While Chambers has yet to hit the recruiting trail for Penn State, his track record speaks for itself. Boston University’s 2010-11 team contained six players from Pennslyvania (two from Phildelphia), two from New York, one from Delaware and one from Massachusetts. Only two Terriers were from outside the Northeast (Washington state, Florida). Additionally, Chambers had two recruits in the 2011 class, one from Massachusetts and one from Connecticut set to join the team. While at Villanova, Chambers played a role in recruiting local talents like Reggie Redding, Corey Fisher and Corey Stokes.
Yet another task that Pat Chambers is determined to overcome is general support for the program. He seems to be taking it in stride, “I’m going to ask Coach Washington [Penn State women's basketball] for her golf cart, and I’m going to drive around and throw out t-shirts and stuff. Whatever we’re allowed to do, we’re going to do.” Chambers continued by conjuring the dreary atmospheres of Bryce Jordan Centers past by emphasizing the importance of coming out for every game, “We need to get the BJC rocking. We need you to come out, not just for the big games, but for all the games.” Lets be real, if Nittany Nation doesn’t even want to watch Penn State take on Mount St. Mary’s, Sacred Heart, UMBC and Gardner-Webb, how can we expect the players to play them with everything they’ve got?
While the fan support isn’t quite there yet, I don’t think the overplayed (yet valid) card of poor facilities and lack of support can be played this time around. Penn State president Graham Spanier gave his mandatory support for Chambers by reassuring that he “will have the unconditional support from the administration and the Penn State community.” Chambers answered the claim by verifying the love and support he has already received from Penn State, “we have eveyerthing we need. Great arena, great offices.” While this cordial exchange can be marked down as typical for a press conference, Chambers is already scheduled to visit Penn State recruit Trey Lewis (Garfield Heights, Ohio) via plane. That is some concrete evidence of change, people.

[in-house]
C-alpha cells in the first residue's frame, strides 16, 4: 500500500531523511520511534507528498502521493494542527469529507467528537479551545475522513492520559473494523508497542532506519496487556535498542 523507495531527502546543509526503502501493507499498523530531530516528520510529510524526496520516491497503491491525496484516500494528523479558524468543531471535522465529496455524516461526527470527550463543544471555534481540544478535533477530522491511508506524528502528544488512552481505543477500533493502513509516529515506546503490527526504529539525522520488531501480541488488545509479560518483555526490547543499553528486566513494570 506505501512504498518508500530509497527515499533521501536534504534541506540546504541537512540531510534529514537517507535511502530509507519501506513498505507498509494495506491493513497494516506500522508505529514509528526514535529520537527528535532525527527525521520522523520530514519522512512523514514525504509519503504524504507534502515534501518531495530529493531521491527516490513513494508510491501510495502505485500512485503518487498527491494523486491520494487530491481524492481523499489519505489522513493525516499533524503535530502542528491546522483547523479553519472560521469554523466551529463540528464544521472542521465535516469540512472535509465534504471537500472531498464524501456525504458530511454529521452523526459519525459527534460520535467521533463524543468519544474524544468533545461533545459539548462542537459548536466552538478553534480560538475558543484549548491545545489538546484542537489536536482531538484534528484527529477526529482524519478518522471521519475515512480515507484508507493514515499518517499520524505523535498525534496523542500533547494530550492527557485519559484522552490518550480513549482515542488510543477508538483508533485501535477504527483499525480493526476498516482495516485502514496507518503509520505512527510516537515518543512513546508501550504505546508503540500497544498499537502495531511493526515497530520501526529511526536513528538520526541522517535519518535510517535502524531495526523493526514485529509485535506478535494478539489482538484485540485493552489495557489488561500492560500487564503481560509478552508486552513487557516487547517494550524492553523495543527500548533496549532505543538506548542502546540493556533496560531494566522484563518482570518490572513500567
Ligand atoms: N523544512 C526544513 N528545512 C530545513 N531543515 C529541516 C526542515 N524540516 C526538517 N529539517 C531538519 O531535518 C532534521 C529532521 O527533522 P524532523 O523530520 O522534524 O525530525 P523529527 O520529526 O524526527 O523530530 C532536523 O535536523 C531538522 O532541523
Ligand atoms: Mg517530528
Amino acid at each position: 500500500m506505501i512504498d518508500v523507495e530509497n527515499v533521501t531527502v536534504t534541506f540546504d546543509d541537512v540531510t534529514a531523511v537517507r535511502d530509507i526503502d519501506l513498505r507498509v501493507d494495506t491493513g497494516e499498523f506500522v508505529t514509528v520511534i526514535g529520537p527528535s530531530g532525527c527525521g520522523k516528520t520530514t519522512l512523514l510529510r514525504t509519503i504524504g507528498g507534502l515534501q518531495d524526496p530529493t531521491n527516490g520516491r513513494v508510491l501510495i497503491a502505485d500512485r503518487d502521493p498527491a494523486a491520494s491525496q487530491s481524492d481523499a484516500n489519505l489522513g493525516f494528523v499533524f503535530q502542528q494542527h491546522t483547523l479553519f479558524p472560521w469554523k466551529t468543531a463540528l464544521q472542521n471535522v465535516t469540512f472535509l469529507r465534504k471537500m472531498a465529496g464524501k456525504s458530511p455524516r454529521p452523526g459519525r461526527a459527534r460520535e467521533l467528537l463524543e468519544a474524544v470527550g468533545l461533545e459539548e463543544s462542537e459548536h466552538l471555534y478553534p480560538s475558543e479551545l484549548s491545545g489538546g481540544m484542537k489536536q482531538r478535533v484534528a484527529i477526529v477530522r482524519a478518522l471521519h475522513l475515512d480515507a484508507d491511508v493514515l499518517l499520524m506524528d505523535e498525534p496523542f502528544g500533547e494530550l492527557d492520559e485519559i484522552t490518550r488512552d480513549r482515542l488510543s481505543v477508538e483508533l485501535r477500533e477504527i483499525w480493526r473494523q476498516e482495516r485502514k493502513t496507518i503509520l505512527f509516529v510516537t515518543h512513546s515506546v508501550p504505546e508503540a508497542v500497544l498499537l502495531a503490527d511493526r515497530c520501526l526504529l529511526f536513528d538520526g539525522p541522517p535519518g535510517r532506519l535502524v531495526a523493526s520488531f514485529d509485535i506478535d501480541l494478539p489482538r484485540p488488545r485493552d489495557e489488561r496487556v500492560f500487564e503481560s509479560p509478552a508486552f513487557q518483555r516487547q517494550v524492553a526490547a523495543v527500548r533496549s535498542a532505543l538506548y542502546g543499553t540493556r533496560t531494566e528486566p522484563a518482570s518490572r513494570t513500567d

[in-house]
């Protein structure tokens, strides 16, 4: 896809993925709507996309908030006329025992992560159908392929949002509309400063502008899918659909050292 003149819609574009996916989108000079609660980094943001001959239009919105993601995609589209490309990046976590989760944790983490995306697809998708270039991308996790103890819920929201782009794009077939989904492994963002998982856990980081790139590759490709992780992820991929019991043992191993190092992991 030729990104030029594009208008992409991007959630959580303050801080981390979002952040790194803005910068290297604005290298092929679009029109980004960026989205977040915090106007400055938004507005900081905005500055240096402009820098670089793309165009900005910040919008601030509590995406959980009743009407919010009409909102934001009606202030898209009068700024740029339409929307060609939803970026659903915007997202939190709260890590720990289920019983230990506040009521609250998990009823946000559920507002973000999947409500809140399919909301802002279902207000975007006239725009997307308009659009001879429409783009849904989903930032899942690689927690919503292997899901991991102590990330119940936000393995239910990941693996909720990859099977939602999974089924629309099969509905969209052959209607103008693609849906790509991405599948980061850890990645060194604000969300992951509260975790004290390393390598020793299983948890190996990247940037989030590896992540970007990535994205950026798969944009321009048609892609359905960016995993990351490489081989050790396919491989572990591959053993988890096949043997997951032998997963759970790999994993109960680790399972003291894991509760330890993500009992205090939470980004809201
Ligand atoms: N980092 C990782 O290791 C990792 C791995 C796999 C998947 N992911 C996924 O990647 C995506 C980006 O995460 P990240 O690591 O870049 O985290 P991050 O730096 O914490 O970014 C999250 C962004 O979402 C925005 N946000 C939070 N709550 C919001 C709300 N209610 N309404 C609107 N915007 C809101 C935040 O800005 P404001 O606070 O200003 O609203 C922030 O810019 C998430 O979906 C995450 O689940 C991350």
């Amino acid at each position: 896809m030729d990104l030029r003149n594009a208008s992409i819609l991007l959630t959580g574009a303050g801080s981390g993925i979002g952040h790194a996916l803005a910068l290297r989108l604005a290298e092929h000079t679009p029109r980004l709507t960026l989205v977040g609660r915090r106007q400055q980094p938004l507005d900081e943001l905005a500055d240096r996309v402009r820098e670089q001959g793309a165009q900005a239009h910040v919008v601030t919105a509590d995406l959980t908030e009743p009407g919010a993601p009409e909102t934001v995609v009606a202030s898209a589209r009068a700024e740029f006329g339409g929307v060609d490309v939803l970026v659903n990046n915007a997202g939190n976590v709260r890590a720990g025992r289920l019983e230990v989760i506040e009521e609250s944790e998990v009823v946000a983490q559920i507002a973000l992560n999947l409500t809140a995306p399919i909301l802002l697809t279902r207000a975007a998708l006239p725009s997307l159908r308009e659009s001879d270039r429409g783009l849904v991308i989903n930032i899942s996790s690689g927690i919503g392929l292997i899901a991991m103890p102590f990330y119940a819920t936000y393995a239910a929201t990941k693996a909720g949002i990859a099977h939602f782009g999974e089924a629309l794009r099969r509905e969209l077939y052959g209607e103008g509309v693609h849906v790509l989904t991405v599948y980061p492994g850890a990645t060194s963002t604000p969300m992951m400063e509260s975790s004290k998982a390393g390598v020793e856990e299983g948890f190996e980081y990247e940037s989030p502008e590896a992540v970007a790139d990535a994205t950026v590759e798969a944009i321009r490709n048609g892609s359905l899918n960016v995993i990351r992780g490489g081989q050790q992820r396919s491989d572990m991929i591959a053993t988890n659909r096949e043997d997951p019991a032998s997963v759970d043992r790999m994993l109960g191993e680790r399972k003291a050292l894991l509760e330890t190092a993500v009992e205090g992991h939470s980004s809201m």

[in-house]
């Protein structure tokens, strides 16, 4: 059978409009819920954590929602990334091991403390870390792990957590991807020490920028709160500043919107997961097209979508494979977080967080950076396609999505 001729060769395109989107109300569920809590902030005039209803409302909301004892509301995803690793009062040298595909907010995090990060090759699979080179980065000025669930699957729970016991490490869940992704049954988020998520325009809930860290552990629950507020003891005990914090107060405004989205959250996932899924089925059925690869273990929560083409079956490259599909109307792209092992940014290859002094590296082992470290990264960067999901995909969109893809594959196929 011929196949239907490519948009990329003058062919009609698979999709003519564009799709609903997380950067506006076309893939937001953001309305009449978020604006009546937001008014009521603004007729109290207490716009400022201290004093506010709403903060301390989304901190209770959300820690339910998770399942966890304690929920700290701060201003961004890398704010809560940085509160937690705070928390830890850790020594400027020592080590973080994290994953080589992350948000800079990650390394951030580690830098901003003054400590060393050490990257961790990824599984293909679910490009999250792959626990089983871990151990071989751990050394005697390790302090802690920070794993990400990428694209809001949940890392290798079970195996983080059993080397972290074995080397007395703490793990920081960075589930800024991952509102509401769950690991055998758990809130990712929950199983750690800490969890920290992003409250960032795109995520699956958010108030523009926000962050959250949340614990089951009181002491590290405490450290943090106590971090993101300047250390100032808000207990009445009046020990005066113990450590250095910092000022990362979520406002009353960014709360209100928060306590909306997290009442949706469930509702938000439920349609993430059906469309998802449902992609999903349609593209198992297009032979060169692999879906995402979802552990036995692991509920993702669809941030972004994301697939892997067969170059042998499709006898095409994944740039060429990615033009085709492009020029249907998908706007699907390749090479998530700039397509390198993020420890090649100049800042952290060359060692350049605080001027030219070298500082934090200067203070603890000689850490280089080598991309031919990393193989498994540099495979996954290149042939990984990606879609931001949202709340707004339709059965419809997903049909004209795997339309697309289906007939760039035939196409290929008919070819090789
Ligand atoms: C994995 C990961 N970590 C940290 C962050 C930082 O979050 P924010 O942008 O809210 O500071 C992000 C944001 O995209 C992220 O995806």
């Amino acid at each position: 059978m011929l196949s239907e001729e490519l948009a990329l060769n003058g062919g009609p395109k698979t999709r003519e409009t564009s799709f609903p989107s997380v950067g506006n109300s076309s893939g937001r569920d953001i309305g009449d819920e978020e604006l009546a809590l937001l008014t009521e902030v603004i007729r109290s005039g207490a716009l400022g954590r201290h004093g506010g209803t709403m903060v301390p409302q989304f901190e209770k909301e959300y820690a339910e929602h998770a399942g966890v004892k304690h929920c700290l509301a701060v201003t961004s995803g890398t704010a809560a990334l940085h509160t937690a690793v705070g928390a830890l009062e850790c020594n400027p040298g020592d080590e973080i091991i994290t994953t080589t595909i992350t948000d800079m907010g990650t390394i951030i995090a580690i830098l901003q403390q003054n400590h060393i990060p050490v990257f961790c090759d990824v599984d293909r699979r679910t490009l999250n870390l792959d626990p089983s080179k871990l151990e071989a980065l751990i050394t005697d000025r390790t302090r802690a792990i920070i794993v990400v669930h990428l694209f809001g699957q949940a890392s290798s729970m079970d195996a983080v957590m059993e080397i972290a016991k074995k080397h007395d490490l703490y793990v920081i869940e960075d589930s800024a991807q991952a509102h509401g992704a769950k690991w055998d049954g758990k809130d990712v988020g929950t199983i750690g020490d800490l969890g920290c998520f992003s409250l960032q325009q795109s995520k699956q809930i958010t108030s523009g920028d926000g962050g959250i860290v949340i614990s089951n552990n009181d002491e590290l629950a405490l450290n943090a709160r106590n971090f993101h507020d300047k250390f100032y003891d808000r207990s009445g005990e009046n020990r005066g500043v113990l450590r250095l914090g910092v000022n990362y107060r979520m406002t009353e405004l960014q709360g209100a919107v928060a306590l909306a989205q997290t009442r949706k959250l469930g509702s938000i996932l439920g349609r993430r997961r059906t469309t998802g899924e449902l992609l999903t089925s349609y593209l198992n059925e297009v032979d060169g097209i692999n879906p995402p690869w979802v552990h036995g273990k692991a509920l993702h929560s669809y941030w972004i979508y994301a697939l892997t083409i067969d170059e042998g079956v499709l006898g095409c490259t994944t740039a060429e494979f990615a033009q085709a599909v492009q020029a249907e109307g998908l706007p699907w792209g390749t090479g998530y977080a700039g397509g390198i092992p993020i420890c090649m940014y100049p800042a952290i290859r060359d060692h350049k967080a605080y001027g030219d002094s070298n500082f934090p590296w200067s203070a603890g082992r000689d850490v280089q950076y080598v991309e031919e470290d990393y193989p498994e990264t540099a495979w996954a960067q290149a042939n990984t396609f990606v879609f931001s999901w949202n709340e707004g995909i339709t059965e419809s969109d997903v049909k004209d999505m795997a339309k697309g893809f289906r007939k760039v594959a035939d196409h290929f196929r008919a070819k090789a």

Most importantly, Pat Chambers is bringing something to Penn State that is difficult to describe. Chambers has an aura, a determination, a positive vibe about him that breathes hope into a program that despite its NCAA Tournament bid last season had collected a fair amount of dust. Chambers hopes that his breath of hope will resonate the Penn State athletics catch phrase of “Success with Honor”. As Chambers put it today, “The foundation is there, the bricks have been laid. We need to continue on that path of consistency.” In just a few short days, a charismatic Chambers has clearly laid out before Penn State and its supporters what he plans to do. The next step is putting these plans into action and succeeding, something that hasn’t been done on a consistent basis in Happy Valley.
Ed DeChellis produced ‘honorable’ basketball teams that were rarely the most talented on the court but were never something that reflected poorly on the University – he fell just short of the ‘success’ part.
“The goal is to be the best team that we can be.”
Chambers wants to finish the job.
“Play hard and play together and you’ll like the outcome – trust me.“